Things aren't all search this and send that at Google. Being one of the biggest companies in the world, Google is sure to come under fire every now and then. Currently Google is under fire for allegedly data-mining students emails. Which only makes things worse when Google is also being accused of opening Michael Arrington former TechCrunch editor's emails to find out who his sources were.
Arrington had a major story about Google back when he was an editor for TechCrunch, and according to him, that put him under the microscope. Arrington says, "A few years ago, I'm nearly certain that Google accessed my Gmail account after I broke a major story about Google," these allegations go further on Arrington's personal blog. "I certainly freaked out when this happened, but I never said anything about it because I didn't want people to be afraid to share information with TechCrunch. But I became much more careful to make sure that communications with sources never occurred over services owned by the companies involved in the story."
Now that Arrington has decided to air out some dirty laundry, on the web no less, Google is able to respond. Most of the time we wouldn't expect Google to respond to anything like this with more than a predetermined PR response. However, Google responded directly to the allegations and the man behind them. Google said in their response, "Mike makes a serious allegation here-that Google opened email messages in his Gmail account to investigate a leak." Google's general counsel, Kent Walker said, "While our terms of service might legally permit such access, we have never done this and it's hard for me to imagine circumstances where we would investigate a leak in that way."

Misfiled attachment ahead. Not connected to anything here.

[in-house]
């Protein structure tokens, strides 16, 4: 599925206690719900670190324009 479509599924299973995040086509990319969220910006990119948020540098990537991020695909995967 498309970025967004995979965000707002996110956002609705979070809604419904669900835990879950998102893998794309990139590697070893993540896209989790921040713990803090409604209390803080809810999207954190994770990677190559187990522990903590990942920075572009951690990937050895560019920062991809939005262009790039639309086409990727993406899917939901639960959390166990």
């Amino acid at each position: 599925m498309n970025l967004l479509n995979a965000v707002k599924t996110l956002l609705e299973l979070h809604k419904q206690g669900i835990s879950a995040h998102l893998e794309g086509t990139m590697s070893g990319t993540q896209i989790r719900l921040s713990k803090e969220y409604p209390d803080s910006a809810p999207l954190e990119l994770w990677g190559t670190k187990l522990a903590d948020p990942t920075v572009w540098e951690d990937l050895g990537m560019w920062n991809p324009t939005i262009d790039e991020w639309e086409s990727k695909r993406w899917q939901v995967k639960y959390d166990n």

It would seem that Google is more concerned about public image at the moment, with lawsuits and privacy being such a hot button subject right now. Question is why is Arrington coming out with this information now of all times, is it strategic to the lawsuits or is it something else?
Recently, a different company, you might have heard of them, they are called Microsoft, admitted doing something right along the lines of Arrington's allegations. However, as Walker stated, these companies have the right to do so since we agreed to their terms of service. Those terms of service give them permission to do this, and thus no legal action could really be taken. Though it could cause a lot of public perception issues of any company.
Whether or not Google did go into Arrington's email, with the sole purpose of drawing out the leak from within their company, may never be known. However, there is proof, according to Arrington, "The source had corresponded with me from a non Google email account, so the only way Google saw it was by accessing my Gmail account," continuing to say, "A little while after that my source was no longer employed by Google." These claims would make for a great movie, and already have in some way. However, after Arrington's post on his blog, he has declined to comment any further on the matter. It could be for numerous reasons, but we may never know.